Christmas Day is for children, even the movies families share, from wakey-wakey to beddy-bye time.
Then it’s the grownups’ turn. With children nestled snug in their beds, start a new holiday tradition of adults-only Christmas-themed movie watching.
Love, Actually doesn’t count; we’re going edgier here. Neither do Die Hard, Bad Santa, The Ref or any other R-rated holiday movie you can already recite lines from. Get daring and try something new.
Here are some diverse suggestions, each special for the occasion and definitely not for children. Earmuffs.
You’d better watch out, don’t cry or pout because Santa Claus is coming to eat you. Young Max (Emjay Anthony) flouts that suggestion, raising a holiday demon and his gingerbread minions. It’s all played for Gremlins-style laughs by Adam Scott and Toni Collette as Max’s horrified parents. Don’t let the PG-13 rating fool you; between the jokes Krampus is nightmare stuff. (Available on Amazon and HBO.)
29th Street (1991)
A criminally overlooked gem based on the true story of Frank Pesce (Anthony LaPaglia), who won the first New York Lottery on Christmas Eve and quickly regretted it. It’s the latest stroke of luck in his charmed life, angering his father (Danny Aiello), whose luck ran out long ago. 29th Street is equal parts Moonstruck and Mean Streets, a Queens tale giving feel-good a good name. Only a barrage of f-bombs prevented a PG-13 rating that might have made it a box office hit. Still, the movie is in demand. (Used DVDs at amazon.com are going for $89.99 and up. Ebay has VHS or Laserdisc for less than $10. Otherwise, it’s currently showing on Comcast’s XfinityTV.)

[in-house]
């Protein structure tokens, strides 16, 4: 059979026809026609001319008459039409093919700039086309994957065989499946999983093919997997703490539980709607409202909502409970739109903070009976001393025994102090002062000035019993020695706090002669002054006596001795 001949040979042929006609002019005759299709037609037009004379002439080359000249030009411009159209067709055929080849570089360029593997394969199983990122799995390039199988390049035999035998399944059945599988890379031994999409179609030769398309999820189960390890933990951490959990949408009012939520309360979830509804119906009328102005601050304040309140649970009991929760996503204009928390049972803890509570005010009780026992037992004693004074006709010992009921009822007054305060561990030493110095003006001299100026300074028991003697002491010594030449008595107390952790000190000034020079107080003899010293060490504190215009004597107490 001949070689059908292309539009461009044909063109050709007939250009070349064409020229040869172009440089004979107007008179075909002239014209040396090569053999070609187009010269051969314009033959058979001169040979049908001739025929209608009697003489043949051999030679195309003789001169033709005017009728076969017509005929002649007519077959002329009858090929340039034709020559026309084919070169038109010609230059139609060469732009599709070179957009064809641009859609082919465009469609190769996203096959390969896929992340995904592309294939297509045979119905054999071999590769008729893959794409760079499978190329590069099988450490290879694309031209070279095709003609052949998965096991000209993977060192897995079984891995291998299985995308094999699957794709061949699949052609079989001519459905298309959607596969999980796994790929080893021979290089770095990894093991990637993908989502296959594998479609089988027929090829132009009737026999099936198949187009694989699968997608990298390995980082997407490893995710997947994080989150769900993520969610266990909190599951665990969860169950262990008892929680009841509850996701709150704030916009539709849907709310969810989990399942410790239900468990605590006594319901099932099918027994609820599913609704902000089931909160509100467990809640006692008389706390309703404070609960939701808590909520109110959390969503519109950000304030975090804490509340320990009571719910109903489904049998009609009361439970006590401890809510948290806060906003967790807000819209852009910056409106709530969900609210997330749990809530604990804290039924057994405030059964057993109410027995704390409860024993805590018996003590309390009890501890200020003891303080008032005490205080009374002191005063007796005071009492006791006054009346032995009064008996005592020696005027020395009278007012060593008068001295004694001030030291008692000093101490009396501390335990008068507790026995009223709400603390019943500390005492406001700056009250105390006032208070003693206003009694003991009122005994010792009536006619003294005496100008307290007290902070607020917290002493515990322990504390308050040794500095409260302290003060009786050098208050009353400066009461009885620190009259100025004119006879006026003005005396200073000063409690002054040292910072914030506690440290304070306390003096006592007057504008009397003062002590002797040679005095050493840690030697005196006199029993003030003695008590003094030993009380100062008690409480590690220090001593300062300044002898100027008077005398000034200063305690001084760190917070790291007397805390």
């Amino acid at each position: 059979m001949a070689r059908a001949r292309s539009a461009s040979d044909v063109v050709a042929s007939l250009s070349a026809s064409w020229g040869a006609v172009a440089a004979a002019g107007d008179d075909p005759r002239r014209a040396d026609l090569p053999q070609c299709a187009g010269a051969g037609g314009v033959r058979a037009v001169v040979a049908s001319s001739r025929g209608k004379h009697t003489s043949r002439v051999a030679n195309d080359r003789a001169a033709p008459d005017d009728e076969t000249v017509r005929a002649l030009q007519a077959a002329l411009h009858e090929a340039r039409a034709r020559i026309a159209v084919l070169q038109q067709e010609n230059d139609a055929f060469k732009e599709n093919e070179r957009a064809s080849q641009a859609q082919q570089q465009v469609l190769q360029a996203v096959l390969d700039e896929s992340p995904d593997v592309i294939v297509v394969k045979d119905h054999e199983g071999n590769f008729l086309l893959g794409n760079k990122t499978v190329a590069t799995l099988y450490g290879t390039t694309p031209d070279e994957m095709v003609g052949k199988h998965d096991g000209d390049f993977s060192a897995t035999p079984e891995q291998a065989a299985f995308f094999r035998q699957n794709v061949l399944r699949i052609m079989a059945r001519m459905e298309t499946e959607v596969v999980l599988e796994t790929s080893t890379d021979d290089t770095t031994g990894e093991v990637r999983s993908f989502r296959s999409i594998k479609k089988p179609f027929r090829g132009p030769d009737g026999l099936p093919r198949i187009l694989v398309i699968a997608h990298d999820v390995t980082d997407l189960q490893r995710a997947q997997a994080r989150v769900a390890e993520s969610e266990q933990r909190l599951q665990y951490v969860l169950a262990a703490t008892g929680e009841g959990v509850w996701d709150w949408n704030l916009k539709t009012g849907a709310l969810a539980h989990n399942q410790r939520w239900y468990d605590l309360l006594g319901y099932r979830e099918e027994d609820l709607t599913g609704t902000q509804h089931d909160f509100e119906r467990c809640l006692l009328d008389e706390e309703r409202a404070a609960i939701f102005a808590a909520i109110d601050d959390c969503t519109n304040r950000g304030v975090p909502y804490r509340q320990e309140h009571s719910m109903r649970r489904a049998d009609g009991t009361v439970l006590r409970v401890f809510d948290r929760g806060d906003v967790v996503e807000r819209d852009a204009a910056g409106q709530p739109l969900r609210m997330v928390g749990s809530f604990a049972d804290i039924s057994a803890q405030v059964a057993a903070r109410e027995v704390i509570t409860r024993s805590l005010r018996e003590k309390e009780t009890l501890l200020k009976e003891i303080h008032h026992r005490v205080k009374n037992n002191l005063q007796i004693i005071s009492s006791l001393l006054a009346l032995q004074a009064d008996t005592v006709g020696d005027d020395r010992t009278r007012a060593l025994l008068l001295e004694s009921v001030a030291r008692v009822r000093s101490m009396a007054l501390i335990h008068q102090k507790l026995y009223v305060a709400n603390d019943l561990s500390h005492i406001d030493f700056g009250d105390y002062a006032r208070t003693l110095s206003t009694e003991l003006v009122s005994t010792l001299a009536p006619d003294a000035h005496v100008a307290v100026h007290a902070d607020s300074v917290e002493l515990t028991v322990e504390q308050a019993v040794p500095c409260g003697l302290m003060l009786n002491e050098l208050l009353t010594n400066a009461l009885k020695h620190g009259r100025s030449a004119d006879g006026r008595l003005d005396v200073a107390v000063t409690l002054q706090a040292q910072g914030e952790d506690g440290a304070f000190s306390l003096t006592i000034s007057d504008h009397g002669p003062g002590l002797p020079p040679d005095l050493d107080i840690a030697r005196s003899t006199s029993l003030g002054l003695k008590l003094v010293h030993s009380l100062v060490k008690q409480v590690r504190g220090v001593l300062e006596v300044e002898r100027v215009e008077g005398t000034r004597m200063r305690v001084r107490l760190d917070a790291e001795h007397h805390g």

Before crafting this year’s The Florida Project, director Sean Baker turned his camera — actually an iPhone camera — on another story of marginalized lives. Baker cast two transgender women with no acting experience (Kitana Kiki Rodriguez, Mya Taylor) as Hollywood prostitutes on Christmas Eve searching for the pimp who did them wrong. Tangerine is a screwball buddy comedy at heart, a series of mishaps that the girls plow through with profane grace. (Available on Netflix.)
Rare Exports: A Christmas Tale (2010)
Okay, maybe your kids watched Krampus and weren’t disturbed by the PG-13 terror. This demon Santa Claus flick from Finland is another, grislier story altogether. Two young boys believe a mountain drilling project has uncovered Santa’s tomb and he isn’t jolly about it. Children are disappearing. Reindeer are slaughtered and a feral geezer caught in a wolf trap knows why. Rare Exports only gets bloodier when Santa’s elves show up. (Available on Amazon, iTunes and Google Play.)